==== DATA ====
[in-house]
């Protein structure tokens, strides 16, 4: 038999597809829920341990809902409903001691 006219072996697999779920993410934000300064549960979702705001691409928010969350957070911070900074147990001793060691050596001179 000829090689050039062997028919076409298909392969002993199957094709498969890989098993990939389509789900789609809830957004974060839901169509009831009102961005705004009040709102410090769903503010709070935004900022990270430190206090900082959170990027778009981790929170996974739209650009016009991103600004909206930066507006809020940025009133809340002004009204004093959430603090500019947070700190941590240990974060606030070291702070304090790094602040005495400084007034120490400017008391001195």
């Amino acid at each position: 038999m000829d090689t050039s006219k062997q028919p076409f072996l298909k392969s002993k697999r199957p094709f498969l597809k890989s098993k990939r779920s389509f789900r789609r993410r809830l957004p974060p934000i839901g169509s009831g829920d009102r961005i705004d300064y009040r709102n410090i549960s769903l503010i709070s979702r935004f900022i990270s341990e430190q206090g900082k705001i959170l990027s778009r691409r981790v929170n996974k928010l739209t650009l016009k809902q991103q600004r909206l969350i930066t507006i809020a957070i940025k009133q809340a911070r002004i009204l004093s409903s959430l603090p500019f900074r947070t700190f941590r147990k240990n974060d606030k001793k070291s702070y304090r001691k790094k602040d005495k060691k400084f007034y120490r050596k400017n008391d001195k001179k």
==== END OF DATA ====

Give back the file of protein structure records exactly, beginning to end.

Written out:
[in-house]
């Protein structure tokens, strides 16, 4: 038999597809829920341990809902409903001691 006219072996697999779920993410934000300064549960979702705001691409928010969350957070911070900074147990001793060691050596001179 000829090689050039062997028919076409298909392969002993199957094709498969890989098993990939389509789900789609809830957004974060839901169509009831009102961005705004009040709102410090769903503010709070935004900022990270430190206090900082959170990027778009981790929170996974739209650009016009991103600004909206930066507006809020940025009133809340002004009204004093959430603090500019947070700190941590240990974060606030070291702070304090790094602040005495400084007034120490400017008391001195």
């Amino acid at each position: 038999m000829d090689t050039s006219k062997q028919p076409f072996l298909k392969s002993k697999r199957p094709f498969l597809k890989s098993k990939r779920s389509f789900r789609r993410r809830l957004p974060p934000i839901g169509s009831g829920d009102r961005i705004d300064y009040r709102n410090i549960s769903l503010i709070s979702r935004f900022i990270s341990e430190q206090g900082k705001i959170l990027s778009r691409r981790v929170n996974k928010l739209t650009l016009k809902q991103q600004r909206l969350i930066t507006i809020a957070i940025k009133q809340a911070r002004i009204l004093s409903s959430l603090p500019f900074r947070t700190f941590r147990k240990n974060d606030k001793k070291s702070y304090r001691k790094k602040d005495k060691k400084f007034y120490r050596k400017n008391d001195k001179k």